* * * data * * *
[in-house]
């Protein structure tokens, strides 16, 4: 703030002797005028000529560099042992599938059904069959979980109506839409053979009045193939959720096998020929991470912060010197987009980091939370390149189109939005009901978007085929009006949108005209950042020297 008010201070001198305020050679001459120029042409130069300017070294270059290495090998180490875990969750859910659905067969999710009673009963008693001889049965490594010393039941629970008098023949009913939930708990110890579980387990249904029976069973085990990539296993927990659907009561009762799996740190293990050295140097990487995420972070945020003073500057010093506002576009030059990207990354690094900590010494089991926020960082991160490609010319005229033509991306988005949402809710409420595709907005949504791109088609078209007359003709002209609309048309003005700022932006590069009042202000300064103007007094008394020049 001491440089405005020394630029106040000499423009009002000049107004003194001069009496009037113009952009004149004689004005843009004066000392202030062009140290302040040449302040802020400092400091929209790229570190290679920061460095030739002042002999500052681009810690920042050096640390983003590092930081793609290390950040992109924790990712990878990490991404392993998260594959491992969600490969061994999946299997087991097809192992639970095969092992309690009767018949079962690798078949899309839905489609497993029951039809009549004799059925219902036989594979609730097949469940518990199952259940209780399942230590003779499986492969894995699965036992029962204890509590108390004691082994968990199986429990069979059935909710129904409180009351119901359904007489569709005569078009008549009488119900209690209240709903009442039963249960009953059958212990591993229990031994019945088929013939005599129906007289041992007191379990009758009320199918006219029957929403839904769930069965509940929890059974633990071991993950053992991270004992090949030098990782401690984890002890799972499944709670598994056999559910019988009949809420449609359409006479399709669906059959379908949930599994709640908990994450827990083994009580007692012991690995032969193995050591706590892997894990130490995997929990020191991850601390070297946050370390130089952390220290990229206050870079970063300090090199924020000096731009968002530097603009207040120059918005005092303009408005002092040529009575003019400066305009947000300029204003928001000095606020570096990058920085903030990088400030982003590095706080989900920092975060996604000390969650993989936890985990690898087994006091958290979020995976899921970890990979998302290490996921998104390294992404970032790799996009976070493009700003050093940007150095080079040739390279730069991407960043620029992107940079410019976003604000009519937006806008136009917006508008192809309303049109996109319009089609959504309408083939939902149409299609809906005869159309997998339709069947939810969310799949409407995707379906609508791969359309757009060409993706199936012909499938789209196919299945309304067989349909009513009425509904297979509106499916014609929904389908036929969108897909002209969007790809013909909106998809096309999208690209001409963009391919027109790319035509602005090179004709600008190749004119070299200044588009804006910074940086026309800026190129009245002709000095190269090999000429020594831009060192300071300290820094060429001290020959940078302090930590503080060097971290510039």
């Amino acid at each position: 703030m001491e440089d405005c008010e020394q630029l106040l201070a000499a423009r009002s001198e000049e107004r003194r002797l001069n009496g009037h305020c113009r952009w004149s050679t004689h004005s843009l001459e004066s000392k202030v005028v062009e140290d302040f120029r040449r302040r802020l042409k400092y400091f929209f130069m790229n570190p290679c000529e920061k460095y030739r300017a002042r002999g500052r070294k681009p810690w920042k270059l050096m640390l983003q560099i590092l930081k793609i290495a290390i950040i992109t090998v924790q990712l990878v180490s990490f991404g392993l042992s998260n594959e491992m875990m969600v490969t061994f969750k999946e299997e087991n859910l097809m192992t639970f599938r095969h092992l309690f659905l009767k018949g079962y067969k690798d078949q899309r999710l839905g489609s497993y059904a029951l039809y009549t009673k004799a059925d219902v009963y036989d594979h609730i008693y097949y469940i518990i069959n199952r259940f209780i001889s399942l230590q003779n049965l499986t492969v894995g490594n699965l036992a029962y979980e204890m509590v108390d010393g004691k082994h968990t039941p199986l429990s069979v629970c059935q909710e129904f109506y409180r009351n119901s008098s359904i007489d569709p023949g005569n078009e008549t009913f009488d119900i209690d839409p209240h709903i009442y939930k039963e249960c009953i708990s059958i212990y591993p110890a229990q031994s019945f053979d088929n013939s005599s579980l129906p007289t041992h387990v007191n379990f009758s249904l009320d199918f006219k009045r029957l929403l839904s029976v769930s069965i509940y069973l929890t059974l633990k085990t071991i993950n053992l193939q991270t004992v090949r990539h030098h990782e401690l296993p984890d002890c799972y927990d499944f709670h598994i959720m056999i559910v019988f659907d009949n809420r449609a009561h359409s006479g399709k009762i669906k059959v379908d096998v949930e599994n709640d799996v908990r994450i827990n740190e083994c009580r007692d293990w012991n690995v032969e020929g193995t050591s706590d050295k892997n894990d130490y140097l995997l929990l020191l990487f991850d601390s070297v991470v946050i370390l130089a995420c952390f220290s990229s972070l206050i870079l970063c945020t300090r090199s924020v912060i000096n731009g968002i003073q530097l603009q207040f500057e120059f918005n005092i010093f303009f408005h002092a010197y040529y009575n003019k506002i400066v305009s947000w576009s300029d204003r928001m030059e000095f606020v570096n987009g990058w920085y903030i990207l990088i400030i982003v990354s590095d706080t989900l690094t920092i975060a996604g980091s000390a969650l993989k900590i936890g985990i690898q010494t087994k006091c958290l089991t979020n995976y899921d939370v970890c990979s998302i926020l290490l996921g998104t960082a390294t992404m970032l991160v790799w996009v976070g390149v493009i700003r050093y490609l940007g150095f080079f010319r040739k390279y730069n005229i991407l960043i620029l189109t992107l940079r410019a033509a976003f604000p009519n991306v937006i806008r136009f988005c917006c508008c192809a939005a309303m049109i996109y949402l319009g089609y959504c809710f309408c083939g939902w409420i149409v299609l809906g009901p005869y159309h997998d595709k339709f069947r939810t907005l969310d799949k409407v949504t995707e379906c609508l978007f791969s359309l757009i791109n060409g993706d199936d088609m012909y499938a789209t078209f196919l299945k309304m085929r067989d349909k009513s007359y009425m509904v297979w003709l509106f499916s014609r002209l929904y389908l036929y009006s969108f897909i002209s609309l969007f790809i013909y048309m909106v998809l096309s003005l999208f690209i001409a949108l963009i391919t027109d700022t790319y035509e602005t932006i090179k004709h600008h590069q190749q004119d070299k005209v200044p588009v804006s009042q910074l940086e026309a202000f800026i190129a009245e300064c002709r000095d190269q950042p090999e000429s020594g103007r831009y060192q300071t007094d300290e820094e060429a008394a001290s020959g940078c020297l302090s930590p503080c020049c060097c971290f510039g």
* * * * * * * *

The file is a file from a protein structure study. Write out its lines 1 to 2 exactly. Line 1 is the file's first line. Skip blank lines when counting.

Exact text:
[in-house]
């Protein structure tokens, strides 16, 4: 703030002797005028000529560099042992599938059904069959979980109506839409053979009045193939959720096998020929991470912060010197987009980091939370390149189109939005009901978007085929009006949108005209950042020297 008010201070001198305020050679001459120029042409130069300017070294270059290495090998180490875990969750859910659905067969999710009673009963008693001889049965490594010393039941629970008098023949009913939930708990110890579980387990249904029976069973085990990539296993927990659907009561009762799996740190293990050295140097990487995420972070945020003073500057010093506002576009030059990207990354690094900590010494089991926020960082991160490609010319005229033509991306988005949402809710409420595709907005949504791109088609078209007359003709002209609309048309003005700022932006590069009042202000300064103007007094008394020049 001491440089405005020394630029106040000499423009009002000049107004003194001069009496009037113009952009004149004689004005843009004066000392202030062009140290302040040449302040802020400092400091929209790229570190290679920061460095030739002042002999500052681009810690920042050096640390983003590092930081793609290390950040992109924790990712990878990490991404392993998260594959491992969600490969061994999946299997087991097809192992639970095969092992309690009767018949079962690798078949899309839905489609497993029951039809009549004799059925219902036989594979609730097949469940518990199952259940209780399942230590003779499986492969894995699965036992029962204890509590108390004691082994968990199986429990069979059935909710129904409180009351119901359904007489569709005569078009008549009488119900209690209240709903009442039963249960009953059958212990591993229990031994019945088929013939005599129906007289041992007191379990009758009320199918006219029957929403839904769930069965509940929890059974633990071991993950053992991270004992090949030098990782401690984890002890799972499944709670598994056999559910019988009949809420449609359409006479399709669906059959379908949930599994709640908990994450827990083994009580007692012991690995032969193995050591706590892997894990130490995997929990020191991850601390070297946050370390130089952390220290990229206050870079970063300090090199924020000096731009968002530097603009207040120059918005005092303009408005002092040529009575003019400066305009947000300029204003928001000095606020570096990058920085903030990088400030982003590095706080989900920092975060996604000390969650993989936890985990690898087994006091958290979020995976899921970890990979998302290490996921998104390294992404970032790799996009976070493009700003050093940007150095080079040739390279730069991407960043620029992107940079410019976003604000009519937006806008136009917006508008192809309303049109996109319009089609959504309408083939939902149409299609809906005869159309997998339709069947939810969310799949409407995707379906609508791969359309757009060409993706199936012909499938789209196919299945309304067989349909009513009425509904297979509106499916014609929904389908036929969108897909002209969007790809013909909106998809096309999208690209001409963009391919027109790319035509602005090179004709600008190749004119070299200044588009804006910074940086026309800026190129009245002709000095190269090999000429020594831009060192300071300290820094060429001290020959940078302090930590503080060097971290510039």